ISSUE 89  |  Get Organized

Steal This Look: A Barbara Bestor-Designed Master Bath in LA

September 10, 2013 9:00 AM

BY Margot Guralnick

Last month’s Barbara Bestor-designed New England Kitchen by Way of LA left our readers wanting a tour of the rest of the house. Here’s a look at the other room she tackled for owners Abby Weintraub and Matt Manfredi: an everything-you-could-wish-for master bath carved out of a tiny existing bath and a pair of adjoining closets. “As with the kitchen,” says Abby, “we wanted a room that looked generic in the best sense of the word.”

Photography by Jessica Comingore for Remodelista.

Above: The house, which is in Hancock Park, LA, dates from 1941 and the existing master bath was barely big enough for one person. “At first we weren’t sure if we could fit a tub and shower, but once we sacrificed part of a large linen closet, as well as the two closets, we were in good shape,” says Abby. “It’s still not big, but it’s a completely different story.” Bestor designed the bathtub and shower as a series of rectangles that are echoed by the wall and floor tiles and steel-framed window. The geometry and openness make the space feel much larger than it is.

 Above: The oversized subway wall tiles are 4-by-12-inch Arctic White in a matte glaze from Daltile; because they cover so much of the room, they ended up being the most expensive detail (approximately $2,400, not including shipping and labor). The floor is clad in honed Carrara 2-by-4-inch subway tiles. Abby planned to order them from a New Jersey supplier, but Matt tracked them down locally at Oracle Stone + Tile at a lower cost plus free shipping. They were $11.90 a square foot (and came to about $600 total). The Purist Shower Head by Kohler is $204.19 from Amazon.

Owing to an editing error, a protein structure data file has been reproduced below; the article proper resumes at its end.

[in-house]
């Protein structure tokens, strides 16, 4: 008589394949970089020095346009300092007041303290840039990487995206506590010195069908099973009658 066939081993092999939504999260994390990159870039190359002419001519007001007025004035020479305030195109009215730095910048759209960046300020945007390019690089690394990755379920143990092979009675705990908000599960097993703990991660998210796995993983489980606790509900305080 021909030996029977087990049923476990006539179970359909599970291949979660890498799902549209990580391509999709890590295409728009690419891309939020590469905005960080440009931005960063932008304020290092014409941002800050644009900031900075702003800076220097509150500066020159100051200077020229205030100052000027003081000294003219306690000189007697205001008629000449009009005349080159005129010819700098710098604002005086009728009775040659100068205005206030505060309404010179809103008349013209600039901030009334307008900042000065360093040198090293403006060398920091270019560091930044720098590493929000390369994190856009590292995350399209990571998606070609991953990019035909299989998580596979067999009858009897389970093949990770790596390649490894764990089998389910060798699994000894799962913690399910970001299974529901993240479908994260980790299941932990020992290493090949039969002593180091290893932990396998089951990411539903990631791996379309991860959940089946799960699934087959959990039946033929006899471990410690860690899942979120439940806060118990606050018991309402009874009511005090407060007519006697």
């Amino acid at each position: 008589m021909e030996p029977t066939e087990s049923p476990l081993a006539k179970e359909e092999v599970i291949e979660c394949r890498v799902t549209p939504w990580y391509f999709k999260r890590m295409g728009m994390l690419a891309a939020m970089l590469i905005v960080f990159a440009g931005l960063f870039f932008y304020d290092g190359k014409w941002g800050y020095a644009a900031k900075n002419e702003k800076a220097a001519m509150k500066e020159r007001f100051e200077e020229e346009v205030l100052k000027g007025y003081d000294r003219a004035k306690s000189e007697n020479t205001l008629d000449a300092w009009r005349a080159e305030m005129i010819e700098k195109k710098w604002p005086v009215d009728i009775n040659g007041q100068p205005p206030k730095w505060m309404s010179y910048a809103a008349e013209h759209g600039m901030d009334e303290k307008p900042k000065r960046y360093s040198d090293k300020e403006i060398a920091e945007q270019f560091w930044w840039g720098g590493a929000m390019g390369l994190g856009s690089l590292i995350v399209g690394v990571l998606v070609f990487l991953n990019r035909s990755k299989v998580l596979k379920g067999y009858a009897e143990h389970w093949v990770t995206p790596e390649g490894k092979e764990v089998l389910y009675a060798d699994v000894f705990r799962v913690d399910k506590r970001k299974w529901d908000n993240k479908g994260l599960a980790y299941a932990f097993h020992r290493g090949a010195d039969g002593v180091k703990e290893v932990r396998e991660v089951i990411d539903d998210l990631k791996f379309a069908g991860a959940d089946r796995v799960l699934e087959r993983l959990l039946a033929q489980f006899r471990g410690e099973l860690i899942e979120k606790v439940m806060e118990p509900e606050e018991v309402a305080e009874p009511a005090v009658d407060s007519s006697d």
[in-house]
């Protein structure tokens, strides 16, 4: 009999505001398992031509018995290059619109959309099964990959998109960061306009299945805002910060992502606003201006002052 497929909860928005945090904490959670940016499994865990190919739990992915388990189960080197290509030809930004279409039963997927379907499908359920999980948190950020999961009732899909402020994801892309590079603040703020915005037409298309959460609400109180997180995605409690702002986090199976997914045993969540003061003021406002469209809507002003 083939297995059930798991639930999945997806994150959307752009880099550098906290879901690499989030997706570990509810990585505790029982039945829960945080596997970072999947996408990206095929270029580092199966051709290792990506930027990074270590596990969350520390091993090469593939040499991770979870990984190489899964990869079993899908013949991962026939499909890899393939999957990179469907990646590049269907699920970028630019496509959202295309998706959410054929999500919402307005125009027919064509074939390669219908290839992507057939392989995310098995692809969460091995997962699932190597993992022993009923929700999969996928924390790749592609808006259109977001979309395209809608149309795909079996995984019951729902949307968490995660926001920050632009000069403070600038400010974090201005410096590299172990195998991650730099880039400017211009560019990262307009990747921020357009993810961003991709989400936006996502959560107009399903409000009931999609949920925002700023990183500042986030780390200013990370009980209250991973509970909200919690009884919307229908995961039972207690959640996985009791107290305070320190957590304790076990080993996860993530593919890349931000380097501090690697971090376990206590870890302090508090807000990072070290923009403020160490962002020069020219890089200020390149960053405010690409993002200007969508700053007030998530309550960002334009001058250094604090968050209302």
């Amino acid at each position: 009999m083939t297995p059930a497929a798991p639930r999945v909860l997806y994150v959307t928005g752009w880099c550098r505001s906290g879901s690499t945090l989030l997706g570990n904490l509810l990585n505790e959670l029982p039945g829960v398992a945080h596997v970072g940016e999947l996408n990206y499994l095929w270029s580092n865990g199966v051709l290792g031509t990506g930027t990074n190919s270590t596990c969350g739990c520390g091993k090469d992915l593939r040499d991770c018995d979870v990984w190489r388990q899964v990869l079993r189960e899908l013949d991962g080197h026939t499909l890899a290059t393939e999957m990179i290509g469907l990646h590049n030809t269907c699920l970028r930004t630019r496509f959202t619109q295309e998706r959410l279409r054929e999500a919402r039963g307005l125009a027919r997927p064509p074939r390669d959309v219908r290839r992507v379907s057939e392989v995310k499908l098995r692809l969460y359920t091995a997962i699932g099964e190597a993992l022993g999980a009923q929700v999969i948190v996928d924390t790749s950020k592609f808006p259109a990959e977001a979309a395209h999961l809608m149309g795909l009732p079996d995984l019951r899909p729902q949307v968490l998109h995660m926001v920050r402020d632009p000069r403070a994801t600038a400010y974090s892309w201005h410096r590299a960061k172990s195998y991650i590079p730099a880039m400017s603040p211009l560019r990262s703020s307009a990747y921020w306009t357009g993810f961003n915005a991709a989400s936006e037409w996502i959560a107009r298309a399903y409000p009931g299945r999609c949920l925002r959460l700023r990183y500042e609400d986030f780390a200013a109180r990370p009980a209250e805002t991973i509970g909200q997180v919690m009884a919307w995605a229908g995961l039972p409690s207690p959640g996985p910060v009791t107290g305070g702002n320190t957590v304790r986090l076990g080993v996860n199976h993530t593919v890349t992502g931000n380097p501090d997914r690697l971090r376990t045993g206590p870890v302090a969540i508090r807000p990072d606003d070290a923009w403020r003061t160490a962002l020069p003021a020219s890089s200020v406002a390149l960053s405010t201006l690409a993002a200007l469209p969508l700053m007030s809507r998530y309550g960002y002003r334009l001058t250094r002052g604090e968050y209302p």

Abby points out that ordinarily their contractor would have taken care of the tile and fixture ordering, but as a money-saving measure, the couple struck an agreement with their team to do their own sourcing and purchasing–and, along the way, questioned the wisdom of this measure. They nonetheless ended up with details that they love.

Above: Polished Carrara marble frames the bath and continues on the custom cabinet that’s just big enough for a pair of sinks. The door color is Benjamin Moore Baltic Gray.


Above: Abby gave much thought to the sink and shower fixtures: “With faucets, so many are almost right, but then there’s something proportionally weird or a choice that makes them almost great but ultimately not right.”  She had initially wanted unlacquered brass fittings but couldn’t find any that were “not too modern, not too traditional, and affordable.” Bestor urged her to consider chrome. “She said, you’ll never hate it, whereas brass has a very specific look that we might get tired of.” In the midst of Abby’s search, Waterworks introduced its Studio Line at half the price of many of its designs. She chose the cross-handled option, $567, from Waterwork’s Flyte collection and likes it so much she used it to upgrade the other bathrooms in the house. “When fittings are very visible, I think it’s worth paying for something well made and beautiful.”

 Above: The Toto Dual Flush Toilet ($324 at Homeclick) is low flow and sized to fit even the smallest bathroom (Abby later added it to their tiny powder room). In lieu of towel bars, which would interrupt the clean lines of the room, the couple opted to have two towel hooks next to the shower and one on the door. “The setup feels liberating and easy,” says Abby. The showerside bench is a Restoration Hardware hand-me-down from Abby’s parents. “If I had my way,” she says, “it would be replaced with something modern and Shaker-inspired.”

 Above: The steel-framed window is original to the room. Frosted panes were added to the bottom panels for privacy.

Above: A tiled niche in the shower holds shampoo–so there’s no need for a cluttered-looking shower caddy.

 Above: The Carrara floor is finished with dirt-concealing gray grout.

 Remodeling your own bathroom? Browse our Bathroom Gallery for inspiration and advice, including a DIY towel bar (from rope) and the most inventive toilet paper storage.